An Upgrade You Can't Refuse?

By SmallBusinessComputing Staff | Posted October 04, 2001
By W.C.G.

Microsoft is in upgrade mode again, and businesses must evaluate whether they need the software behemoth's latest offerings. In May, Microsoft introduced Office XP, and at the end of October, the company will unveil its latest operating system, Windows XP. Microsoft is making a big push to encourage businesses to upgrade to these new versions.

Microsoft has established a program called Software Assurance, a subscription service in which companies receive the latest software upgrades as Microsoft releases them. Businesses with 'open' licenses, covering five or more seat licenses for the software, are eligible for the program. Initially, Microsoft set a deadline of September 30, 2001, by which businesses could join the Software Assurance program and receive the Office XP upgrade. After that date, businesses would have had to pay full price for the upgrade, as if they had never licensed Office at all.

After widespread complaints, Microsoft pushed the deadline back to February 28, 2002 to allow customers 'more time to plan and budget for the transition.' Businesses now have more time to think it over, but they still must make a tough decision - whether to pay now and get the latest upgrades or wait and pay Microsoft more money for new licenses a few years down the road.Either way, Microsoft is forcing small- business customers to pay up like never before, according to Chris LeTocq, an analyst with Guernesy Research. Under the Software Assurance plan, LeTocq says, small businesses will pay much steeper prices than they have in the past. 'If you're a high-volume business with thousands of PCs, this is a price decrease,' LeTocq explains. 'If you're a small business, on the other hand, and you upgrade every three years, this is a 48-percent price increase, and if you usually upgrade every four years, this is a 70-percent price increase.'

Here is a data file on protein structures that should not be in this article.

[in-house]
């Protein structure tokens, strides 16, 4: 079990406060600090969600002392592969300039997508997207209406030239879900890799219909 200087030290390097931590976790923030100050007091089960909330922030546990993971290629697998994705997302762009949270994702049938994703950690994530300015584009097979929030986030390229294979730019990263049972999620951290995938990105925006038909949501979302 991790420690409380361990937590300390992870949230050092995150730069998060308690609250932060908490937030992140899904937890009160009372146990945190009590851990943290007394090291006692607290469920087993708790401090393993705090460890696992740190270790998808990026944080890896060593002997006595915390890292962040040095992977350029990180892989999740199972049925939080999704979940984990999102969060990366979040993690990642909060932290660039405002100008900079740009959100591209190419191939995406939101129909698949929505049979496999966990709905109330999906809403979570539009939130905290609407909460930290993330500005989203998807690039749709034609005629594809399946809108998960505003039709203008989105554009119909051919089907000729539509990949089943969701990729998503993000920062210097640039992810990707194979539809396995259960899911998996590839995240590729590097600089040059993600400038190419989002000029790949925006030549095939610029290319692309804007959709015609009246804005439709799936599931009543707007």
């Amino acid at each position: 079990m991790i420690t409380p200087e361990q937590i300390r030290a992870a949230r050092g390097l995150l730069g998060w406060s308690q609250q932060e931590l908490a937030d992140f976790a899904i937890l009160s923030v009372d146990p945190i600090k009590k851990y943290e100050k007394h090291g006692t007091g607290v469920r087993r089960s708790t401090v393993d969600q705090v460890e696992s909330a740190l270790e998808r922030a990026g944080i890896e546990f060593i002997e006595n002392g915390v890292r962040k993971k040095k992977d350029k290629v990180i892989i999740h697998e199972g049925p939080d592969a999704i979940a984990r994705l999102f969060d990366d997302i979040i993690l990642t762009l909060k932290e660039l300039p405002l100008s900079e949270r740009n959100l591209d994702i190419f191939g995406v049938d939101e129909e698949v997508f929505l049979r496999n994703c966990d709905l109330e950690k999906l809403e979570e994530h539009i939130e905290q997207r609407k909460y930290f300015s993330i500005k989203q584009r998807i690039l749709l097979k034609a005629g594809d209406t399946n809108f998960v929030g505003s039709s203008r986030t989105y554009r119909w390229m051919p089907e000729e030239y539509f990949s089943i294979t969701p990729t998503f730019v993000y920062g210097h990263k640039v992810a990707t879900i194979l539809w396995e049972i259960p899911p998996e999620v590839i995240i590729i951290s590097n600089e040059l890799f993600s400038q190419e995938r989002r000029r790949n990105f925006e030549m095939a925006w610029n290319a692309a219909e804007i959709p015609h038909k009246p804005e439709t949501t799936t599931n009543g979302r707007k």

Microsoft disagrees; it says if customers follow 'historical upgrade patterns,' 80 percent of licensing costs will remain the same or decrease under the Software Assurance program. Rick Scherle, CEO and co-founder of Bravo Marketing, a 20-employee firm based in San Francisco, says that his company has no need to change its software, and that his employees only use 10 to 15 percent of the features offered in Office 2000. 'You can look at what the benefits [of Office XP] are and they're just so weak,' Scherle says. 'As far as I can tell the consensus is that Microsoft is trying to hammer people over the head with the licensing because they need a way to sell the product.'

LeTocq agrees that most small businesses don't need to upgrade unless they are using complicated features, or are still using Office 95. 'Businesses can continue using Office 2000 for three or four more years,' LeTocq says. 'If you're on Office 95, the right thing to do is upgrade now. If you're using Office 97, there are features on Office XP which are helpful, but not essential.'

According to Microsoft, Office XP will help small businesses make everyday tasks easier, offering integrated communication services, document-management review, and Web-based sharing capabilities.

LeTocq says businesses should remember the costs associated with upgrading, not just the costs of licenses. An upgrade forces businesses to take the time to install the upgrade, test it, train employees, and address issues such as document conversion. 'When you look at a small business upgrading a desktop, the license cost is a pretty small part of the total cost,' LeTocq says. 'Upgrading is expensive, even if the license happened to be free.'

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